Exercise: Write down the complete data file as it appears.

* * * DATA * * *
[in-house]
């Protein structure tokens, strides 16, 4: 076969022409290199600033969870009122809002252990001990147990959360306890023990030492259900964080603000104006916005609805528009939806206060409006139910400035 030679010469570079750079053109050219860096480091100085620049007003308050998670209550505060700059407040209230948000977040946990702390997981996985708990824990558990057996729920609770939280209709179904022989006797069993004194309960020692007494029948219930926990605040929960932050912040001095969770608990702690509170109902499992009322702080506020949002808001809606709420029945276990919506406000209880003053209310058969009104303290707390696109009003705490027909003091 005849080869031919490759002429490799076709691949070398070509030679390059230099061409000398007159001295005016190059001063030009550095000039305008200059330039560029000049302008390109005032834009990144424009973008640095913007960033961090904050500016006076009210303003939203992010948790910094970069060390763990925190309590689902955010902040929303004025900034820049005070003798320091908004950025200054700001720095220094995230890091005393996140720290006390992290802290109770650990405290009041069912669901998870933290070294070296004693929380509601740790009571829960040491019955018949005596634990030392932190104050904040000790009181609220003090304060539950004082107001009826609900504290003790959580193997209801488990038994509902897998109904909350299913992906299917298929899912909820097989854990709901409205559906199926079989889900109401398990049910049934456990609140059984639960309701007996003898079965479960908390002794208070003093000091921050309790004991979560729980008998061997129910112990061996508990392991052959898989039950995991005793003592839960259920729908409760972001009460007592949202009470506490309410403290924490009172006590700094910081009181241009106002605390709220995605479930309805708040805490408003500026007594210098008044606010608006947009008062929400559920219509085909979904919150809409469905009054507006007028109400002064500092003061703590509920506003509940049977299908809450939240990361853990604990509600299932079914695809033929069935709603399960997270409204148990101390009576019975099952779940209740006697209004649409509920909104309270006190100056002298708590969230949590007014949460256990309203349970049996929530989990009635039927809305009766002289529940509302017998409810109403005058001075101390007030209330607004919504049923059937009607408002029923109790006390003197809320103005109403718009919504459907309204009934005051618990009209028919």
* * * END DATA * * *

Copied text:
[in-house]
């Protein structure tokens, strides 16, 4: 076969022409290199600033969870009122809002252990001990147990959360306890023990030492259900964080603000104006916005609805528009939806206060409006139910400035 030679010469570079750079053109050219860096480091100085620049007003308050998670209550505060700059407040209230948000977040946990702390997981996985708990824990558990057996729920609770939280209709179904022989006797069993004194309960020692007494029948219930926990605040929960932050912040001095969770608990702690509170109902499992009322702080506020949002808001809606709420029945276990919506406000209880003053209310058969009104303290707390696109009003705490027909003091 005849080869031919490759002429490799076709691949070398070509030679390059230099061409000398007159001295005016190059001063030009550095000039305008200059330039560029000049302008390109005032834009990144424009973008640095913007960033961090904050500016006076009210303003939203992010948790910094970069060390763990925190309590689902955010902040929303004025900034820049005070003798320091908004950025200054700001720095220094995230890091005393996140720290006390992290802290109770650990405290009041069912669901998870933290070294070296004693929380509601740790009571829960040491019955018949005596634990030392932190104050904040000790009181609220003090304060539950004082107001009826609900504290003790959580193997209801488990038994509902897998109904909350299913992906299917298929899912909820097989854990709901409205559906199926079989889900109401398990049910049934456990609140059984639960309701007996003898079965479960908390002794208070003093000091921050309790004991979560729980008998061997129910112990061996508990392991052959898989039950995991005793003592839960259920729908409760972001009460007592949202009470506490309410403290924490009172006590700094910081009181241009106002605390709220995605479930309805708040805490408003500026007594210098008044606010608006947009008062929400559920219509085909979904919150809409469905009054507006007028109400002064500092003061703590509920506003509940049977299908809450939240990361853990604990509600299932079914695809033929069935709603399960997270409204148990101390009576019975099952779940209740006697209004649409509920909104309270006190100056002298708590969230949590007014949460256990309203349970049996929530989990009635039927809305009766002289529940509302017998409810109403005058001075101390007030209330607004919504049923059937009607408002029923109790006390003197809320103005109403718009919504459907309204009934005051618990009209028919």